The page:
TRANSIT is meant to give us a look at history, at the stories that are being experienced in Poland and all over Europe, scenarios in which he firmly places himself as an artist and a human being.
The installation we are featuring in the large room is called “Common Ground”, and is made up of 178 old doormats from different houses in Krakow (Poland) and a surveillance mirror on the ceiling.
The 178 doormats are placed to form a huge matt to symbolize the transit from the outside (public) to the inside (private), although it may likewise be understood as a barrier (a border). More than a few people will stop cold at the great doormat and will not cross over it, in which case they will not have perceived it as an element of transit but of separation (border).
The surveillance mirror acts as a safety measure to prevent problems, but also to watch the transit area, although, as we discover soon enough, it also distorts reality.
In the small room are the remaining pieces making up the exhibition:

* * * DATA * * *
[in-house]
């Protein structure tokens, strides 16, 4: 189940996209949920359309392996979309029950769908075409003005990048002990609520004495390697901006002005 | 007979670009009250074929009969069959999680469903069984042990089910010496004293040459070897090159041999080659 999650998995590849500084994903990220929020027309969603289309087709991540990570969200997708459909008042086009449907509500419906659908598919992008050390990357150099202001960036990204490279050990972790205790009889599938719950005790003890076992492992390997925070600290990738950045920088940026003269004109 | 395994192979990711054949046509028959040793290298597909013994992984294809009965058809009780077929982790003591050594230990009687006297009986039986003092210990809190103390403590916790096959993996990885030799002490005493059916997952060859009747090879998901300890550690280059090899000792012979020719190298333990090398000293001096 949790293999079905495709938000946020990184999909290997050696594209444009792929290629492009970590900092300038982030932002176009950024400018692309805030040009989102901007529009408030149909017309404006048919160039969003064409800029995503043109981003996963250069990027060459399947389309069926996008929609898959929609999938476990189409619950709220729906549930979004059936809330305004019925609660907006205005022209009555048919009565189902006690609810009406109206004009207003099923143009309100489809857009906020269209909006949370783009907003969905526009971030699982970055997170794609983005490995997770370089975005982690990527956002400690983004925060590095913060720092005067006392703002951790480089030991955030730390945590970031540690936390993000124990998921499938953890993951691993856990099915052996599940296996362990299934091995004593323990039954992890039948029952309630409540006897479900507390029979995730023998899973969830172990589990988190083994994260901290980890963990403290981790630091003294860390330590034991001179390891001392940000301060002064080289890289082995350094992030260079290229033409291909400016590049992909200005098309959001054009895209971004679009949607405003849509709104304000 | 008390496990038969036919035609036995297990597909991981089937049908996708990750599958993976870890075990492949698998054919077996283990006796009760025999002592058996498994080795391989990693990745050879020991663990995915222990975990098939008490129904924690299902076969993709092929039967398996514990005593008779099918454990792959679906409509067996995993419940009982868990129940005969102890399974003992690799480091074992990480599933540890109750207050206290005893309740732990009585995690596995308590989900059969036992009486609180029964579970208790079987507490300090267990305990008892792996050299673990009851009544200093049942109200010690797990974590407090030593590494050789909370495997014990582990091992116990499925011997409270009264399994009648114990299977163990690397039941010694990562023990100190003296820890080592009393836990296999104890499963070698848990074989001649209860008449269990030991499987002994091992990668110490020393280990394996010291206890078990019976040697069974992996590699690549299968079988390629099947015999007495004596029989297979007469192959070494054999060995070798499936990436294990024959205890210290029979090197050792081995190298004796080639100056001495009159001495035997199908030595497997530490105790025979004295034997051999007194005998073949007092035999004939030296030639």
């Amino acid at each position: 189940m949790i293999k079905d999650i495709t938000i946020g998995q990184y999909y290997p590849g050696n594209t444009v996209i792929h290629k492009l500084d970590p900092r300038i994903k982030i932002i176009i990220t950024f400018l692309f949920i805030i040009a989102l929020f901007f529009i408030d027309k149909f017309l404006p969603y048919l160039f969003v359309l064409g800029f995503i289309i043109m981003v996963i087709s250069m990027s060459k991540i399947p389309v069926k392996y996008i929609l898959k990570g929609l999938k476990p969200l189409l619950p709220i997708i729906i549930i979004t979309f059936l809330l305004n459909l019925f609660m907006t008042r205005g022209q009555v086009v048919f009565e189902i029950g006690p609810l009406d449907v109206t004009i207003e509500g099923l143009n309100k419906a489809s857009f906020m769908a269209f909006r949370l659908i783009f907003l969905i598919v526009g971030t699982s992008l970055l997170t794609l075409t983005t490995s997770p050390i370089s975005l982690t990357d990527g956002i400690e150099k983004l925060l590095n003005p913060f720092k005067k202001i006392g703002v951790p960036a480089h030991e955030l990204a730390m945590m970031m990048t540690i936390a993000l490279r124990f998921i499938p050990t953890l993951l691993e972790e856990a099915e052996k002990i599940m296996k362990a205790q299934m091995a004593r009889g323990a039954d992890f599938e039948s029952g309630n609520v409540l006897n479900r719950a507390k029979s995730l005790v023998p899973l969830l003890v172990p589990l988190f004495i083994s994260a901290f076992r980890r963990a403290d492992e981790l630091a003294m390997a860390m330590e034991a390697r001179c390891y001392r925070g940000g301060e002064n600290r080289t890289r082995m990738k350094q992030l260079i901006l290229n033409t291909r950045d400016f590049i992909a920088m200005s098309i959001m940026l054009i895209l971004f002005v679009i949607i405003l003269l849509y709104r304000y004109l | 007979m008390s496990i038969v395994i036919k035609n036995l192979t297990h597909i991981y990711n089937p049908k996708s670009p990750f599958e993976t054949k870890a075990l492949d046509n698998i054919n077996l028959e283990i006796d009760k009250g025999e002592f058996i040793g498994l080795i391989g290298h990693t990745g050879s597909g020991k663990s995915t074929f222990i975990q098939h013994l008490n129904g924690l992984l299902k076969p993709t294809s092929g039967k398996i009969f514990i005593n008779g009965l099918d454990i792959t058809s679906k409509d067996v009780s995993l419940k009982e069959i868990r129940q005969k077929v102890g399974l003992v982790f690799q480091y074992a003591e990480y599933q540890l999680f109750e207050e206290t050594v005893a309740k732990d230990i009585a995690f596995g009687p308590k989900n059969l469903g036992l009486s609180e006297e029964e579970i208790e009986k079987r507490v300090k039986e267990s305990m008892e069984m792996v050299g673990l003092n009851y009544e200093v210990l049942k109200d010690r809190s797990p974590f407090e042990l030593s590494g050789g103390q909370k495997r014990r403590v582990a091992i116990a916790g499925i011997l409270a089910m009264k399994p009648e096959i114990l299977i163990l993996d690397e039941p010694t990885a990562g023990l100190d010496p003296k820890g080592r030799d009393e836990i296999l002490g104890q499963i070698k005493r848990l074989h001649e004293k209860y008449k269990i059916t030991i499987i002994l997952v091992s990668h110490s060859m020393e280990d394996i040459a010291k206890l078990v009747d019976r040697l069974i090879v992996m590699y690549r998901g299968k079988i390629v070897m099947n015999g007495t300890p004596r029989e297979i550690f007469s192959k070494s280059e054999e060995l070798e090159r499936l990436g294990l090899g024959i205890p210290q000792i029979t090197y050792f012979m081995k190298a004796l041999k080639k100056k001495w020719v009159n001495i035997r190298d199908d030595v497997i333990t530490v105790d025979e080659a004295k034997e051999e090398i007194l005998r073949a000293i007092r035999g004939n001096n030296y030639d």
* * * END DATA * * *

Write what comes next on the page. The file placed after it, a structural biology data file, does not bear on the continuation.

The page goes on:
“285 x 210 x 118 / barley seeds paravane”. This is an aluminum folding screen (a material that is non-magnetic and highly fire-resistant) with a non-skid surface thanks to the textures provided by the marks of the barley seeds. The screens are used to separate the room into two spaces while also allowing for transit from one place to the other, albeit keeping the two out of sight. Nevertheless, in this case we may find ourselves reflected on the outer surface of the screen (the rich part with the barley, one of the first grains of cereal to be grown in Eurasia), so as to lie to ourselves about what is happening on the other side of the space. Either way, it provides for somewhat awkward transit toward its back side.
“Lanyard Knot”. This is a diptych of sketches, charcoal on cardboard. In them we can see a moment in the process of tying a safety knot, and then the finished knot. Knots are tied by means of the transit of the string through itself; once finished, they can be sued both to join together as well as to hinder movement.
Lastly comes the work 138 x 22 x 22 , made up of a block of terrazzo taken from a grave, a glass tube, and red wine (material Balka often uses in his works, as is terrazzo from graves). In Catholic iconography, red wine is the symbol for blood, and thus, for life itself. In this piece, life is being transfused to the inert stone. It is a transit between life and death.
After moving through the two rooms, we can see that the large space is warm, as if made from the heart, whereas the small space is colder, as if it were developed using the head.
All the works in the exhibition may be interpreted in an optimistic way or in a more negative way. Here we merely find a depiction of the world in which the artist and all of us are immersed.